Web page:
Australian healthcare professionals were able to offer better mental health support to the victims of the 2005 Bali bombings, thanks to improved procedures and services introduced after the first explosions in 2002, according to the May issue of the UK-based Journal of Psychiatric and Mental Health Nursing.
Staff at the Royal Darwin Hospital who treated many of the casualties - also received vital personal support from mental health nurses, especially as they waited anxiously for the first victims to arrive.
"The 2002 bombings were Australia's first large-scale introduction to terrorist activity in the immediate geographical area and they initiated a new phase of trauma response for public health services in the country" says Anthony Guscott of Top End Mental Health Services, which provides in-patient and consultation liaison nursing services at the Royal Darwin Hospital.
"A national mental health response to mass trauma was established and this proved particularly useful to the Royal Darwin Hospital, which handled a large number of casualties from both bombings."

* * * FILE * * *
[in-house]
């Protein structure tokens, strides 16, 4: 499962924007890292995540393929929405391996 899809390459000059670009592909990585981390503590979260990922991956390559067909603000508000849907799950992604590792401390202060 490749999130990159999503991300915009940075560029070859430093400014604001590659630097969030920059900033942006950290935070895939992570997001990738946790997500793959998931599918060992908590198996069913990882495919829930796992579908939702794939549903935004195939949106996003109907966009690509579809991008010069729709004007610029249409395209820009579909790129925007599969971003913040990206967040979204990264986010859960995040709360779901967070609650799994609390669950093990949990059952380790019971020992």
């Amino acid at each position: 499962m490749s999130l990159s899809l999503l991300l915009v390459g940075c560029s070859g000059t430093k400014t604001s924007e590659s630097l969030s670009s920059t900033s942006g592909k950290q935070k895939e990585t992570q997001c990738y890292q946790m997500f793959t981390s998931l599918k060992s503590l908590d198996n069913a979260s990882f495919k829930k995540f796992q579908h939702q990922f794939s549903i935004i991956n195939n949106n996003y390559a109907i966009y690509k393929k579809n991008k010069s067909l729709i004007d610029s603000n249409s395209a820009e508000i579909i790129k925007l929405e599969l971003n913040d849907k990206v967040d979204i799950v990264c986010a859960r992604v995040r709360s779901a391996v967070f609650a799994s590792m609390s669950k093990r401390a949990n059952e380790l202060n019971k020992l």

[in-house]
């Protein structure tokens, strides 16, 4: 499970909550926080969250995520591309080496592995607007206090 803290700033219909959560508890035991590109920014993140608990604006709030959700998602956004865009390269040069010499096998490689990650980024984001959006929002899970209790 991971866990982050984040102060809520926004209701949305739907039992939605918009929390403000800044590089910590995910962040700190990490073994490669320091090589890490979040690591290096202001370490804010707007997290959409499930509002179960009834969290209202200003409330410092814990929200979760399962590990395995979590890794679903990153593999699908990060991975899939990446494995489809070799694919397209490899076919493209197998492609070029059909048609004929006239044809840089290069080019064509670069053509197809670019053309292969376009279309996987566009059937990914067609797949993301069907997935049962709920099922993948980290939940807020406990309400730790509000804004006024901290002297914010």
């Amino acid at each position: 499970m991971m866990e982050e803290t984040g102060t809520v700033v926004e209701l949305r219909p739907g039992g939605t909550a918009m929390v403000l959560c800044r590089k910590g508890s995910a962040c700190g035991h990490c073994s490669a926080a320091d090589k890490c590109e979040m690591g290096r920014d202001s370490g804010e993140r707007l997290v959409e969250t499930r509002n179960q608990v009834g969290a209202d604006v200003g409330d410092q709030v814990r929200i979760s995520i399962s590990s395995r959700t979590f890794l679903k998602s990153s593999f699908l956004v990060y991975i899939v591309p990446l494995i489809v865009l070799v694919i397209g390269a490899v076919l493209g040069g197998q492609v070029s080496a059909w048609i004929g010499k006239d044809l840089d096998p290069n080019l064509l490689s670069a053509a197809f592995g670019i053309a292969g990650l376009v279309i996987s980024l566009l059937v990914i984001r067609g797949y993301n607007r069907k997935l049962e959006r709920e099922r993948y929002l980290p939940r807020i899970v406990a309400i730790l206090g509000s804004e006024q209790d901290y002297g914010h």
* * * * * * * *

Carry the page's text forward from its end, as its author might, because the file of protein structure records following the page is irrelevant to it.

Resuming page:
The national group driving the national mental health guidance were also able to draw on their experiences of other traumatic events, including the Eyre Peninsula bushfires that killed nine people and injured 110 in South Australia in January 2005.
This national guidance was then used to shape more effective local front line mental health services to cover both day-to-day needs and cope with major incidents. For example, the Royal Darwin Hospital now has a round-the-clock mental health presence in the emergency department and other departments can call on out-of-hours' support as needed.
Many of the bomb victims suffered profound mental health problems immediately after the bombings. In 2002 the mental health response was poorly planned, but the lessons learnt from the first incident meant that in 2005 patients' physical and mental heal
Contact: Annette Whibley
Blackwell Publishing Ltd.